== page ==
“My daughter reminded me that it was a rough go the first time so I consulted with 811 a number of times before choosing to forego a trip to the ER requesting treatment,” Peace says.

“I monitored my oxygen level and temperature, and promised the RNs I spoke with to go in if I went past certain thresholds.”

She wound up spending three full weeks in bed, sleeping up to 20 hours a day. Symptoms gradually subsided but fatigue and some breathing changes persisted.

“It was a complete shock to test positive again only two months later,” she says. “I hadn’t fully recovered yet when I got sick again in May.”

After conferring with 811 and her local physician, Peace was referred to the Covid Treatment Centre.

“At each step of the consultation, it was stressed that I would be responsible to pay for the Paxlovid prescription and to confirm with the pharmacist what that amount would be,” Peace says. “This was the first I heard that the drug was no longer being covered by Alberta Health.”

Fortunately, the prescription was filled the day before the change came into effect so there was no charge for the medication.

“While it was awful and I was still slow to recover, it was night and day compared to what I went through in March,” she says. “The medication absolutely makes a difference for me.”

Peace contacted pharmacist Amber Shepherd at Pincher Creek Pharmasave to find out what the medication would have cost and was astonished to learn that the five-day treatment would be more than $1,400 the next time it is needed.

“Amber was great with getting things looked after for me when it came to filling the prescription and helpful in providing a look at what will happen the next time I catch Covid,” Peace says.

“She ran a test with my group insurance, which is through the Alberta Chambers of Commerce, and was able to tell me that half of the amount will be covered.

“This will leave me with a big decision if I get sick again — do I forego treatment or fork out more than $700? That’s a tough question,” she says.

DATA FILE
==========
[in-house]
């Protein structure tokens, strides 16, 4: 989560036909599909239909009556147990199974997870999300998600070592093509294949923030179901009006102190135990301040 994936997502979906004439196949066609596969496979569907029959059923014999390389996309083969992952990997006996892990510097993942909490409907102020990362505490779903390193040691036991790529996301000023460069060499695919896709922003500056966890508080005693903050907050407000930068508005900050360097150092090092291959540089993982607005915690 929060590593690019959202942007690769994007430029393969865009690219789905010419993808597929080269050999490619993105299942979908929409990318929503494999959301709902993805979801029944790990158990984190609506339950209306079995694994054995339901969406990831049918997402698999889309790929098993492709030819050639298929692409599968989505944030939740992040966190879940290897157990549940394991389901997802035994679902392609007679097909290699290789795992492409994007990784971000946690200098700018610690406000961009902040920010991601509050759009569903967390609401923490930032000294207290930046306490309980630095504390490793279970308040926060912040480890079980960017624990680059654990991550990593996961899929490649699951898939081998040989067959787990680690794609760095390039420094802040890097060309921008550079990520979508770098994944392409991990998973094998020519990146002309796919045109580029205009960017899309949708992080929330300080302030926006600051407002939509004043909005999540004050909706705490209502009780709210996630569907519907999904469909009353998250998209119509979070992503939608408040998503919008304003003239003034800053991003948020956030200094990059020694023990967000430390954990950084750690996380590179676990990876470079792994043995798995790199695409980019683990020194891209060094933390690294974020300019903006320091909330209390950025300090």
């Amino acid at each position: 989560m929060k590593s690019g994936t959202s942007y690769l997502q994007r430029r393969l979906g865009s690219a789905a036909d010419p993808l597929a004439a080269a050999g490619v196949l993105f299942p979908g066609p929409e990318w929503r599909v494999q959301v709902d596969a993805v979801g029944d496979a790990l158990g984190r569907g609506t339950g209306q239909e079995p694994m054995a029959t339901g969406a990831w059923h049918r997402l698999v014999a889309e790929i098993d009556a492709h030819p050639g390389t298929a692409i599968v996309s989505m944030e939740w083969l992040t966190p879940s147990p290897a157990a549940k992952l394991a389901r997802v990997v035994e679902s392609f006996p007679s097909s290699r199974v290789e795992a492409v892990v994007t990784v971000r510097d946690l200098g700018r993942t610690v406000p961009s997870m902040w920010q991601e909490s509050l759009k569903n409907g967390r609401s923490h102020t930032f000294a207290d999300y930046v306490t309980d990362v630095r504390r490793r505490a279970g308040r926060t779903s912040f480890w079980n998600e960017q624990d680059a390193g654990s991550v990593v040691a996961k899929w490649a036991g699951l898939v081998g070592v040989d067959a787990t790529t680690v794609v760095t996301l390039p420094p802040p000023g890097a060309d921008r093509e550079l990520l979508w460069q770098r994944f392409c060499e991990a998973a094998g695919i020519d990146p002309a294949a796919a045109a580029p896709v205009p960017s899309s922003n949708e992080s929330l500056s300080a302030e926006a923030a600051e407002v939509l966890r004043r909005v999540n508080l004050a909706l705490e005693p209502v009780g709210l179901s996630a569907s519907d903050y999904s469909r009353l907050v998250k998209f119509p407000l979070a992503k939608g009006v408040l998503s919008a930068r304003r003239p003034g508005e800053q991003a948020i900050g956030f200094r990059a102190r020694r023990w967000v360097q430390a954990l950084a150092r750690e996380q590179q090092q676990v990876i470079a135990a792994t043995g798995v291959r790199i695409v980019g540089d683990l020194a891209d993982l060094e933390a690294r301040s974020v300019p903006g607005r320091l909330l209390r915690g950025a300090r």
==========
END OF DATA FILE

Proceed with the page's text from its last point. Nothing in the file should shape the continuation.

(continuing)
“What happens when we don’t have the option to afford treatment?”

This is a concern for her and for others, especially as there has been no public notification of the change.

Shepherd has not yet seen new prescriptions after the change in coverage, but worries about what this will mean for local patients.

“If they’re not covered it’s a big impact because you have to decide between eating and whether or not you get the medication,” she says.

“It’s certainly going to make people think twice about accessing the medication and potentially going without to make sure they can still live, basically.”

Shepherd encourages anyone with questions or concerns about coverage to reach out to any pharmacy to confirm accessibility of the drug to them.

“It’s just going to be a case-by-case basis,” Shepherd says. 

Peace acknowledges that the Covid-19 pandemic has had a hefty price tag for everyone but is concerned that the cost of treatment skyrocketing for those who are immunocompromised will have a different expense in terms of severe outcomes.

For more information about Covid-19 outpatient treatment with updated eligibility criteria for Paxlovid, visit